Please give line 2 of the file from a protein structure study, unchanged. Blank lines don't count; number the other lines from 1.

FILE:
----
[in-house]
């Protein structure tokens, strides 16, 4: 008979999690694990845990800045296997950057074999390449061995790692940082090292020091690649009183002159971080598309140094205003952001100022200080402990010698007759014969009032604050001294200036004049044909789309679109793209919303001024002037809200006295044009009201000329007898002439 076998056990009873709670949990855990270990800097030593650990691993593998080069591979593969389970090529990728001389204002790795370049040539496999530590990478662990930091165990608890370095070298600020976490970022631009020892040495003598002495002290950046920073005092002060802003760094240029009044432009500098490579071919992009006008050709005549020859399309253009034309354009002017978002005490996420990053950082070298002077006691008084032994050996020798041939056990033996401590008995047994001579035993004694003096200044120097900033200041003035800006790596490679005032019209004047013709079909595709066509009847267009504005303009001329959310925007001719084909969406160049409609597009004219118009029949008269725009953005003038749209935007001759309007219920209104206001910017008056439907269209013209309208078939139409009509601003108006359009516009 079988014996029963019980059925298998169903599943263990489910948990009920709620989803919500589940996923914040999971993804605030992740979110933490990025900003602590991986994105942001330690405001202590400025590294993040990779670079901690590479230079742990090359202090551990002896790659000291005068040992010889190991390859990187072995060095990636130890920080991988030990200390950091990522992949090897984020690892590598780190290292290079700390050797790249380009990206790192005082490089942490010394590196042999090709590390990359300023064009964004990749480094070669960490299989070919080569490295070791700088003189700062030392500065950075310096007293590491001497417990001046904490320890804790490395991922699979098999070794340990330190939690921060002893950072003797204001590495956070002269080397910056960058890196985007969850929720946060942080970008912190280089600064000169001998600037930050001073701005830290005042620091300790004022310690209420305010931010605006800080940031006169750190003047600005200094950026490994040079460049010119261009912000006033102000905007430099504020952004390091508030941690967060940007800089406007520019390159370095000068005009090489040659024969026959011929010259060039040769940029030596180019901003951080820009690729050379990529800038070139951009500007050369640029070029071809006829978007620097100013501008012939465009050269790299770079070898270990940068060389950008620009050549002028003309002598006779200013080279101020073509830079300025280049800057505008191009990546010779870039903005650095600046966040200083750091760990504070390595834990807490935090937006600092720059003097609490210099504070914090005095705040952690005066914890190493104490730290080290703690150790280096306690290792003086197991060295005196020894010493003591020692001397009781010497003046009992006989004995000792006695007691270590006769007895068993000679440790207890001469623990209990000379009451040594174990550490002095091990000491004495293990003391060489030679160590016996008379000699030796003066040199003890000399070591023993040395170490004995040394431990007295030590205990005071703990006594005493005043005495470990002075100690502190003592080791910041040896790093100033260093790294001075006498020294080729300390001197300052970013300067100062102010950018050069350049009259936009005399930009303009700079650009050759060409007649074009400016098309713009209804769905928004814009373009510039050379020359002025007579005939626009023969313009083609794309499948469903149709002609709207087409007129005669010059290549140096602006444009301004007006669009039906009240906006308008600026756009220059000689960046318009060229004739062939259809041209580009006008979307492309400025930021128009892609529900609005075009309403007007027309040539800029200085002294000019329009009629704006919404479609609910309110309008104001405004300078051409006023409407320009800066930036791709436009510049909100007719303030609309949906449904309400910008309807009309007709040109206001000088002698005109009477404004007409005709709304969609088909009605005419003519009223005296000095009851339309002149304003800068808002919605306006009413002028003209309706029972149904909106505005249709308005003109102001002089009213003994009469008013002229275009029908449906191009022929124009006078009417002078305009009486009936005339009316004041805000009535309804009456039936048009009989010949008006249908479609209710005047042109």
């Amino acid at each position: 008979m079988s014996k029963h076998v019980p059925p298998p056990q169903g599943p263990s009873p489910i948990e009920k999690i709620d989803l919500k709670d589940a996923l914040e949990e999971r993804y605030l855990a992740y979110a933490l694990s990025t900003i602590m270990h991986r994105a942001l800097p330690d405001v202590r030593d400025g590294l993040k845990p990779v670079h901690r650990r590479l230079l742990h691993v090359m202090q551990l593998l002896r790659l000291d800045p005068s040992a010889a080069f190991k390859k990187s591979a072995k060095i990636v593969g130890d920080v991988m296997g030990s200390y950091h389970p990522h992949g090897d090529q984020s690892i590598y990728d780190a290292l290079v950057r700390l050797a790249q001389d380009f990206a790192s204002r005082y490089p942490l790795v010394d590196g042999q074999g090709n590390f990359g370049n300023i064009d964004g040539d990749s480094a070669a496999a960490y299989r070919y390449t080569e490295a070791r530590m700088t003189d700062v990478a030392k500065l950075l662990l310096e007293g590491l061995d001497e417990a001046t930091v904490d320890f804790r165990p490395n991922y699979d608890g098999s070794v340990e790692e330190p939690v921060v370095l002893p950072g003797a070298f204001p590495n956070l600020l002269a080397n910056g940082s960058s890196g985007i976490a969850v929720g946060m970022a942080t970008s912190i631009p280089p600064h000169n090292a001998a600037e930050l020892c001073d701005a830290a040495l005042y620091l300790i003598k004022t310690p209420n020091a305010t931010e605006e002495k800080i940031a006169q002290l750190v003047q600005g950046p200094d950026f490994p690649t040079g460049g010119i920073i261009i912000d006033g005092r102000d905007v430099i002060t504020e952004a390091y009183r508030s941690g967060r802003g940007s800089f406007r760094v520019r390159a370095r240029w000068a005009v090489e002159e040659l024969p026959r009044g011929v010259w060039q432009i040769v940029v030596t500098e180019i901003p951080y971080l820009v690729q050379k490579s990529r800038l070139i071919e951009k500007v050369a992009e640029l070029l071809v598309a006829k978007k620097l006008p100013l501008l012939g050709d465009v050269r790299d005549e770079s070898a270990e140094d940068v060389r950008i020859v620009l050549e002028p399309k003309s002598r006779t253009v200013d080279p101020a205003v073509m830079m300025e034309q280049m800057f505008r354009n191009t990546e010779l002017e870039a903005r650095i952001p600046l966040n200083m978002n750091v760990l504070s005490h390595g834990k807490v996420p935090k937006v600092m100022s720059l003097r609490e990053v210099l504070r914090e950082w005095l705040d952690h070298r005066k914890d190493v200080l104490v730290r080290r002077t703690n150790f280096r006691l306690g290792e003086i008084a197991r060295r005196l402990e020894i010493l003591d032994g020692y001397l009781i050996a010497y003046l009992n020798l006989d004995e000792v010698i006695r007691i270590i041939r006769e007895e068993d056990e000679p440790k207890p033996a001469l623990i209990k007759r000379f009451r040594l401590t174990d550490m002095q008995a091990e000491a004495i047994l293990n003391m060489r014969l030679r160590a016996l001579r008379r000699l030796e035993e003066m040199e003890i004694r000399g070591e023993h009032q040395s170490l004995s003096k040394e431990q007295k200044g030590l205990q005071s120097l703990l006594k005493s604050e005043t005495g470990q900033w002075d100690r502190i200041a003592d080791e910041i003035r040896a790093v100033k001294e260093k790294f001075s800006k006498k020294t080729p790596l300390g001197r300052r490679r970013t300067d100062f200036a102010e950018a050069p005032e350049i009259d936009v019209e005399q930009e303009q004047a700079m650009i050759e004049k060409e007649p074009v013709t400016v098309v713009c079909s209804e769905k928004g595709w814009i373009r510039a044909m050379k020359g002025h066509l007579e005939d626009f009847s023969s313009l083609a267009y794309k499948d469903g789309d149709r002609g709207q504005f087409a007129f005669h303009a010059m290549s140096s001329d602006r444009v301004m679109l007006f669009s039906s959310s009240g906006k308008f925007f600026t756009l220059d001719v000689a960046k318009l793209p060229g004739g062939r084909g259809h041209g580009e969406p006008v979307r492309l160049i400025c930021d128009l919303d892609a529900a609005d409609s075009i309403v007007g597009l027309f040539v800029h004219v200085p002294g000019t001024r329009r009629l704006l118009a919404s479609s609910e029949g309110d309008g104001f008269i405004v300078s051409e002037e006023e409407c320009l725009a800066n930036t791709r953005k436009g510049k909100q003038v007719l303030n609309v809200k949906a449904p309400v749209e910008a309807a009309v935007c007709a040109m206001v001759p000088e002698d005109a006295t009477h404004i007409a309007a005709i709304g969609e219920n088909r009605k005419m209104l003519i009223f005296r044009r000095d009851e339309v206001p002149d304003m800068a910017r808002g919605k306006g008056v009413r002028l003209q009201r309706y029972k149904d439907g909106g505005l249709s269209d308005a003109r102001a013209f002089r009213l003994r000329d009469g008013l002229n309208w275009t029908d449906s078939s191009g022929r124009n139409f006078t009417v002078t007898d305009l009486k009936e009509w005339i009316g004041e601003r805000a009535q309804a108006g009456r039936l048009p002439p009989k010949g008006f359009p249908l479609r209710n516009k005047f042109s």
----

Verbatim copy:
């Protein structure tokens, strides 16, 4: 008979999690694990845990800045296997950057074999390449061995790692940082090292020091690649009183002159971080598309140094205003952001100022200080402990010698007759014969009032604050001294200036004049044909789309679109793209919303001024002037809200006295044009009201000329007898002439 076998056990009873709670949990855990270990800097030593650990691993593998080069591979593969389970090529990728001389204002790795370049040539496999530590990478662990930091165990608890370095070298600020976490970022631009020892040495003598002495002290950046920073005092002060802003760094240029009044432009500098490579071919992009006008050709005549020859399309253009034309354009002017978002005490996420990053950082070298002077006691008084032994050996020798041939056990033996401590008995047994001579035993004694003096200044120097900033200041003035800006790596490679005032019209004047013709079909595709066509009847267009504005303009001329959310925007001719084909969406160049409609597009004219118009029949008269725009953005003038749209935007001759309007219920209104206001910017008056439907269209013209309208078939139409009509601003108006359009516009 079988014996029963019980059925298998169903599943263990489910948990009920709620989803919500589940996923914040999971993804605030992740979110933490990025900003602590991986994105942001330690405001202590400025590294993040990779670079901690590479230079742990090359202090551990002896790659000291005068040992010889190991390859990187072995060095990636130890920080991988030990200390950091990522992949090897984020690892590598780190290292290079700390050797790249380009990206790192005082490089942490010394590196042999090709590390990359300023064009964004990749480094070669960490299989070919080569490295070791700088003189700062030392500065950075310096007293590491001497417990001046904490320890804790490395991922699979098999070794340990330190939690921060002893950072003797204001590495956070002269080397910056960058890196985007969850929720946060942080970008912190280089600064000169001998600037930050001073701005830290005042620091300790004022310690209420305010931010605006800080940031006169750190003047600005200094950026490994040079460049010119261009912000006033102000905007430099504020952004390091508030941690967060940007800089406007520019390159370095000068005009090489040659024969026959011929010259060039040769940029030596180019901003951080820009690729050379990529800038070139951009500007050369640029070029071809006829978007620097100013501008012939465009050269790299770079070898270990940068060389950008620009050549002028003309002598006779200013080279101020073509830079300025280049800057505008191009990546010779870039903005650095600046966040200083750091760990504070390595834990807490935090937006600092720059003097609490210099504070914090005095705040952690005066914890190493104490730290080290703690150790280096306690290792003086197991060295005196020894010493003591020692001397009781010497003046009992006989004995000792006695007691270590006769007895068993000679440790207890001469623990209990000379009451040594174990550490002095091990000491004495293990003391060489030679160590016996008379000699030796003066040199003890000399070591023993040395170490004995040394431990007295030590205990005071703990006594005493005043005495470990002075100690502190003592080791910041040896790093100033260093790294001075006498020294080729300390001197300052970013300067100062102010950018050069350049009259936009005399930009303009700079650009050759060409007649074009400016098309713009209804769905928004814009373009510039050379020359002025007579005939626009023969313009083609794309499948469903149709002609709207087409007129005669010059290549140096602006444009301004007006669009039906009240906006308008600026756009220059000689960046318009060229004739062939259809041209580009006008979307492309400025930021128009892609529900609005075009309403007007027309040539800029200085002294000019329009009629704006919404479609609910309110309008104001405004300078051409006023409407320009800066930036791709436009510049909100007719303030609309949906449904309400910008309807009309007709040109206001000088002698005109009477404004007409005709709304969609088909009605005419003519009223005296000095009851339309002149304003800068808002919605306006009413002028003209309706029972149904909106505005249709308005003109102001002089009213003994009469008013002229275009029908449906191009022929124009006078009417002078305009009486009936005339009316004041805000009535309804009456039936048009009989010949008006249908479609209710005047042109």